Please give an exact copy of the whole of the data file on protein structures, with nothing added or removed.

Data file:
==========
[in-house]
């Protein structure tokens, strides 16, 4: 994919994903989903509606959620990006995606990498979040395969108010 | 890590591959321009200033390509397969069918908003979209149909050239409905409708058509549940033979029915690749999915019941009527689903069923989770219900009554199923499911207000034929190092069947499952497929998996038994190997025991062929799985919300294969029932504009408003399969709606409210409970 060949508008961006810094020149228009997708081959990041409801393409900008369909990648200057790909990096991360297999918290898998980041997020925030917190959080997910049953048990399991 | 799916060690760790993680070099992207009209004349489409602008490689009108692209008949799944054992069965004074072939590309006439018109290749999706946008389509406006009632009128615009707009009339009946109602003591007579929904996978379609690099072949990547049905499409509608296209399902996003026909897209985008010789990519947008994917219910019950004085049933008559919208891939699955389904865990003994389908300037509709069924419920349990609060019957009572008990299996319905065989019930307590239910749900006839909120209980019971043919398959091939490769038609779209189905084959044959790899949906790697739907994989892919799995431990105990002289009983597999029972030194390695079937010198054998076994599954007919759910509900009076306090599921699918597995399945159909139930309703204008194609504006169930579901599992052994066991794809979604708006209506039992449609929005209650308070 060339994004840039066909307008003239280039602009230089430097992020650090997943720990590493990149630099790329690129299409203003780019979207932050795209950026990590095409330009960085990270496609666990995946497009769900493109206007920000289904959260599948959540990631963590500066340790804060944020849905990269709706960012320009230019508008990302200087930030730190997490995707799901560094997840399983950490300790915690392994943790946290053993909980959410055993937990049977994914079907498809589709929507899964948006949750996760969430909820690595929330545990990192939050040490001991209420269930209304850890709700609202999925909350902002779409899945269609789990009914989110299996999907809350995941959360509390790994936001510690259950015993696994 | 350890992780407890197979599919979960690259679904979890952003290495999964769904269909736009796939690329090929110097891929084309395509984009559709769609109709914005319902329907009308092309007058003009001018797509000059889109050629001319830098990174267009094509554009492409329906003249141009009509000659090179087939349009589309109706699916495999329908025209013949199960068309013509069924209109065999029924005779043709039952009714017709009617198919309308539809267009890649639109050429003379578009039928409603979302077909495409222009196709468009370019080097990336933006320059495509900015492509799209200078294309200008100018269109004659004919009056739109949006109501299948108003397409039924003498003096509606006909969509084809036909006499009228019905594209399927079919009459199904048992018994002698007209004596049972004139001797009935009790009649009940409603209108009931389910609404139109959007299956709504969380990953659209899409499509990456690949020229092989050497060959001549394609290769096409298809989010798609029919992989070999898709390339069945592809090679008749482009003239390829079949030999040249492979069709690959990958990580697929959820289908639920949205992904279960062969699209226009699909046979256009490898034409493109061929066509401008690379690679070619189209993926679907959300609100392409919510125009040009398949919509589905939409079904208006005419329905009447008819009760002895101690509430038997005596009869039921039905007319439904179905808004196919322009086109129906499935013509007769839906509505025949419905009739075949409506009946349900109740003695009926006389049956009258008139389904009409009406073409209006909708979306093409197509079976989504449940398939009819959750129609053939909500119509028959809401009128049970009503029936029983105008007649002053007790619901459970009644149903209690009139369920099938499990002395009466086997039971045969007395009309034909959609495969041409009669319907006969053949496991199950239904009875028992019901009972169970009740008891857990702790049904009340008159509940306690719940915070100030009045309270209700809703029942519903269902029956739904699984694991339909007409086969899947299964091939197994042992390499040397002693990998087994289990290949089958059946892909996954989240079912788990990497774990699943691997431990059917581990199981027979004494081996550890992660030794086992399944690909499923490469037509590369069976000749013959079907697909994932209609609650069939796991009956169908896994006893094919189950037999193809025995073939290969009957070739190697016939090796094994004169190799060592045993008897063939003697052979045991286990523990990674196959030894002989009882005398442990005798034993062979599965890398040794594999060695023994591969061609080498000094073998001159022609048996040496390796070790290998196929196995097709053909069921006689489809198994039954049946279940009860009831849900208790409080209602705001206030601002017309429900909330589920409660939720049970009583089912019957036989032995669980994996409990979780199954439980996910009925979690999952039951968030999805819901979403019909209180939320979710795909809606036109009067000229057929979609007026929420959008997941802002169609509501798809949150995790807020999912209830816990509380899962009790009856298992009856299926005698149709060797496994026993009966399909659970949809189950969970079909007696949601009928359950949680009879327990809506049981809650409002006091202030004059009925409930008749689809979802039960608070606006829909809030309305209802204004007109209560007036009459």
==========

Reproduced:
[in-house]
């Protein structure tokens, strides 16, 4: 994919994903989903509606959620990006995606990498979040395969108010 | 890590591959321009200033390509397969069918908003979209149909050239409905409708058509549940033979029915690749999915019941009527689903069923989770219900009554199923499911207000034929190092069947499952497929998996038994190997025991062929799985919300294969029932504009408003399969709606409210409970 060949508008961006810094020149228009997708081959990041409801393409900008369909990648200057790909990096991360297999918290898998980041997020925030917190959080997910049953048990399991 | 799916060690760790993680070099992207009209004349489409602008490689009108692209008949799944054992069965004074072939590309006439018109290749999706946008389509406006009632009128615009707009009339009946109602003591007579929904996978379609690099072949990547049905499409509608296209399902996003026909897209985008010789990519947008994917219910019950004085049933008559919208891939699955389904865990003994389908300037509709069924419920349990609060019957009572008990299996319905065989019930307590239910749900006839909120209980019971043919398959091939490769038609779209189905084959044959790899949906790697739907994989892919799995431990105990002289009983597999029972030194390695079937010198054998076994599954007919759910509900009076306090599921699918597995399945159909139930309703204008194609504006169930579901599992052994066991794809979604708006209506039992449609929005209650308070 060339994004840039066909307008003239280039602009230089430097992020650090997943720990590493990149630099790329690129299409203003780019979207932050795209950026990590095409330009960085990270496609666990995946497009769900493109206007920000289904959260599948959540990631963590500066340790804060944020849905990269709706960012320009230019508008990302200087930030730190997490995707799901560094997840399983950490300790915690392994943790946290053993909980959410055993937990049977994914079907498809589709929507899964948006949750996760969430909820690595929330545990990192939050040490001991209420269930209304850890709700609202999925909350902002779409899945269609789990009914989110299996999907809350995941959360509390790994936001510690259950015993696994 | 350890992780407890197979599919979960690259679904979890952003290495999964769904269909736009796939690329090929110097891929084309395509984009559709769609109709914005319902329907009308092309007058003009001018797509000059889109050629001319830098990174267009094509554009492409329906003249141009009509000659090179087939349009589309109706699916495999329908025209013949199960068309013509069924209109065999029924005779043709039952009714017709009617198919309308539809267009890649639109050429003379578009039928409603979302077909495409222009196709468009370019080097990336933006320059495509900015492509799209200078294309200008100018269109004659004919009056739109949006109501299948108003397409039924003498003096509606006909969509084809036909006499009228019905594209399927079919009459199904048992018994002698007209004596049972004139001797009935009790009649009940409603209108009931389910609404139109959007299956709504969380990953659209899409499509990456690949020229092989050497060959001549394609290769096409298809989010798609029919992989070999898709390339069945592809090679008749482009003239390829079949030999040249492979069709690959990958990580697929959820289908639920949205992904279960062969699209226009699909046979256009490898034409493109061929066509401008690379690679070619189209993926679907959300609100392409919510125009040009398949919509589905939409079904208006005419329905009447008819009760002895101690509430038997005596009869039921039905007319439904179905808004196919322009086109129906499935013509007769839906509505025949419905009739075949409506009946349900109740003695009926006389049956009258008139389904009409009406073409209006909708979306093409197509079976989504449940398939009819959750129609053939909500119509028959809401009128049970009503029936029983105008007649002053007790619901459970009644149903209690009139369920099938499990002395009466086997039971045969007395009309034909959609495969041409009669319907006969053949496991199950239904009875028992019901009972169970009740008891857990702790049904009340008159509940306690719940915070100030009045309270209700809703029942519903269902029956739904699984694991339909007409086969899947299964091939197994042992390499040397002693990998087994289990290949089958059946892909996954989240079912788990990497774990699943691997431990059917581990199981027979004494081996550890992660030794086992399944690909499923490469037509590369069976000749013959079907697909994932209609609650069939796991009956169908896994006893094919189950037999193809025995073939290969009957070739190697016939090796094994004169190799060592045993008897063939003697052979045991286990523990990674196959030894002989009882005398442990005798034993062979599965890398040794594999060695023994591969061609080498000094073998001159022609048996040496390796070790290998196929196995097709053909069921006689489809198994039954049946279940009860009831849900208790409080209602705001206030601002017309429900909330589920409660939720049970009583089912019957036989032995669980994996409990979780199954439980996910009925979690999952039951968030999805819901979403019909209180939320979710795909809606036109009067000229057929979609007026929420959008997941802002169609509501798809949150995790807020999912209830816990509380899962009790009856298992009856299926005698149709060797496994026993009966399909659970949809189950969970079909007696949601009928359950949680009879327990809506049981809650409002006091202030004059009925409930008749689809979802039960608070606006829909809030309305209802204004007109209560007036009459």